Article

The evolution of religion

Joseph A. Bulbulia

in Oxford Handbook of Evolutionary Psychology

Published in print April 2007 | ISBN: 9780198568308
Published online September 2012 | | DOI: http://dx.doi.org/10.1093/oxfordhb/9780198568308.013.0043

Series: Oxford Library of Psychology

 The evolution of religion

More Like This

Show all results sharing these subjects:

  • Psychology
  • Cognitive Psychology
  • Cognitive Neuroscience

GO

Show Summary Details

Preview

This article reviews recent theoretical and experimental work in the cognitive and evolutionary psychology of religion, and motivates an adaptationist stance. By ‘religious cognition’ and ‘religiosity’, the article means belief and practice relative to supernatural beings and powers — call them ‘gods’. It suggests that religiosity — god commitment and the behaviour it prompts and that motivate it — bears the hallmark of adaptive design. Adaptive religiosity is more like an achievement than a harmless mistake, as spandrelists urge, or catching a cold, as meme theorists urge. It begins with a serious obstacle to any evolutionary treatment of religion. Science assumes methodological naturalism. The article does not stipulate the gods out of existence. However, it suggests the idea that nature is secular and provides a good explanation from minimal assumptions about the complexity of the world.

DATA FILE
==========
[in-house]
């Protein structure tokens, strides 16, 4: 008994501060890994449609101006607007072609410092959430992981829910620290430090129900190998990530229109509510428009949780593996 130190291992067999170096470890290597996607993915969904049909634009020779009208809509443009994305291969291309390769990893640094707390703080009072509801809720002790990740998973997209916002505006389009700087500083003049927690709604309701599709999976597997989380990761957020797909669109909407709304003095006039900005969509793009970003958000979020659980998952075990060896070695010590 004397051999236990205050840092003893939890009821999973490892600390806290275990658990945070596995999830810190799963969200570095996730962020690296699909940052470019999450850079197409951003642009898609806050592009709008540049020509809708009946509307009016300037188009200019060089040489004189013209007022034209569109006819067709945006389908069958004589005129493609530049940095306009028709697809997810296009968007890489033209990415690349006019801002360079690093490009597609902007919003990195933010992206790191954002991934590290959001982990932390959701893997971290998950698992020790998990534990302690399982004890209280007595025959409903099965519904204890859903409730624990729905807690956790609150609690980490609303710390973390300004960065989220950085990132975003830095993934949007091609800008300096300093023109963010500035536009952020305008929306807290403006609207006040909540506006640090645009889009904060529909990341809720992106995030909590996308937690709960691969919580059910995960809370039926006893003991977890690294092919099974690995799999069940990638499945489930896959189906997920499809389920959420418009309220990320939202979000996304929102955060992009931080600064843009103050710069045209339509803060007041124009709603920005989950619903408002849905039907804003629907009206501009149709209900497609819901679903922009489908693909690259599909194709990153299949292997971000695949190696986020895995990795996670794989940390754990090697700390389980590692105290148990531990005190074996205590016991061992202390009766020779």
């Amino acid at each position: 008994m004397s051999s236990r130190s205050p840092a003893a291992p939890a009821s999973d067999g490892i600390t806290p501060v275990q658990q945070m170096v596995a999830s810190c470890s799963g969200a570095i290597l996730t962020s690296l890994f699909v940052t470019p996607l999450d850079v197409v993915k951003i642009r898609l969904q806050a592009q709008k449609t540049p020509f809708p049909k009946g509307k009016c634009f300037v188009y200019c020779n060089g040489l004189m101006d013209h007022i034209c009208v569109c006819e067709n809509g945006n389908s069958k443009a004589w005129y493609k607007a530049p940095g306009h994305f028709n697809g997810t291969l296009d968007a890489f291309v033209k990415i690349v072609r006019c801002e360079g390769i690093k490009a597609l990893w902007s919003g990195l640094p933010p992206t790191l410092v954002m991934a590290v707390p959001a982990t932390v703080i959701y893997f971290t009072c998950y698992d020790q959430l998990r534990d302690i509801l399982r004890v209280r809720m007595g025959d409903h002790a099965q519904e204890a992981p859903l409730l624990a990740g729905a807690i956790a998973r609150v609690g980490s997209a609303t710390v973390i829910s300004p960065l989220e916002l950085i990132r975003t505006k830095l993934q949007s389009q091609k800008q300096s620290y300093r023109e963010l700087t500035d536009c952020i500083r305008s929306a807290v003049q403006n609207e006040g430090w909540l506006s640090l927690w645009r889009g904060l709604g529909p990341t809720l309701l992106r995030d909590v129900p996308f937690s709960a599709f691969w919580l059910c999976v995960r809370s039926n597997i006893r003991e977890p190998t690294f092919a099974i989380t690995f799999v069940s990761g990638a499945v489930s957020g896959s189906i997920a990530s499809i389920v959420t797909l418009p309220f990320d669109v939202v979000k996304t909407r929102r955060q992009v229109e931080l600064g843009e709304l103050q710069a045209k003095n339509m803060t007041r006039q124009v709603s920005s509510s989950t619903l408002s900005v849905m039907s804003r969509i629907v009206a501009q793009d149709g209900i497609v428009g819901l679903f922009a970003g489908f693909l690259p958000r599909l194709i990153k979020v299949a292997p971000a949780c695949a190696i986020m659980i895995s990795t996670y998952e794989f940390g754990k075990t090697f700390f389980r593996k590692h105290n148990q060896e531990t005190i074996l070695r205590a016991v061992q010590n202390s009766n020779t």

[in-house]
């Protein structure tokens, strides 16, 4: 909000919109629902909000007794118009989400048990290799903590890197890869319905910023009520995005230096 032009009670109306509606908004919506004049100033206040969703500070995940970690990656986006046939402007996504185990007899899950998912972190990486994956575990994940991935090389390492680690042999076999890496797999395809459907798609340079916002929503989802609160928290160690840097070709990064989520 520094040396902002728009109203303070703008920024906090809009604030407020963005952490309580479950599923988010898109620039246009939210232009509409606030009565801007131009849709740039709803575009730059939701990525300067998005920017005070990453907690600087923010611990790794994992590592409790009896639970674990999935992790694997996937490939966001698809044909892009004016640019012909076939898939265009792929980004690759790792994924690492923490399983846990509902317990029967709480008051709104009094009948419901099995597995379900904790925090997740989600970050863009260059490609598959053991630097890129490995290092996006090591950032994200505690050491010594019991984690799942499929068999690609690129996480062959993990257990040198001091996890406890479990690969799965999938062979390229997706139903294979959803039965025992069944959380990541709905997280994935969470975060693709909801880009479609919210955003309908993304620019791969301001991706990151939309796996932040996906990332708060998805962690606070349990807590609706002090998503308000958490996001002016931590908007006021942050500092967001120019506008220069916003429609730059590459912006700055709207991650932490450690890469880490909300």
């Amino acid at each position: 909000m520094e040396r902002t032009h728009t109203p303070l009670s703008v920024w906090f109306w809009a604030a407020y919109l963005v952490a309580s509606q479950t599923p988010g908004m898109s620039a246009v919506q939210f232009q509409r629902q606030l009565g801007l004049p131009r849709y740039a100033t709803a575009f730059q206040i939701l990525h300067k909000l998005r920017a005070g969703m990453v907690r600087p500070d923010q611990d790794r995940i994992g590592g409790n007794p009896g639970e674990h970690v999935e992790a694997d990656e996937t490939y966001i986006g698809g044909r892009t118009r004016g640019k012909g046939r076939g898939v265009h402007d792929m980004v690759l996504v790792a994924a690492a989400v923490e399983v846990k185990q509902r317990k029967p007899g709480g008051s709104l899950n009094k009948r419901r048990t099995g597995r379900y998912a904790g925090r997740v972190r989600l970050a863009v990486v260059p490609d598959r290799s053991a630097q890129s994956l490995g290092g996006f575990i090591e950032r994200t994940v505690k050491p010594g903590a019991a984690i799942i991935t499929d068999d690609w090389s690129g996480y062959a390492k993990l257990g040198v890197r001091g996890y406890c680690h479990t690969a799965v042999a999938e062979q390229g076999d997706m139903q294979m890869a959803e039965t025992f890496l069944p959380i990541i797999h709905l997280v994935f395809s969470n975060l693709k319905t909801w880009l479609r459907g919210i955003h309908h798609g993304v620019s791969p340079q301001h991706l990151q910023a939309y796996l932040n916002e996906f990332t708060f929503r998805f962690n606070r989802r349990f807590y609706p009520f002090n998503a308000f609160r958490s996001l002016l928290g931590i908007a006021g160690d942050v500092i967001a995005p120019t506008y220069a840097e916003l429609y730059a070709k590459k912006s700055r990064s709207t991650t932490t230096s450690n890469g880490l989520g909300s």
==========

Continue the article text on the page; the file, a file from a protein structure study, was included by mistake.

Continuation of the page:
Keywords: evolutionary psychology; religion; cognition; religiosity; gods; behaviour; adaptive design; nature

Article.  9923 words. 

Subjects: Psychology ; Cognitive Psychology ; Cognitive Neuroscience

Full text: subscription required

How to subscribe Recommend to my Librarian

Buy this work at Oxford University Press »

Users without a subscription are not able to see the full content. Please, subscribe or login to access all content.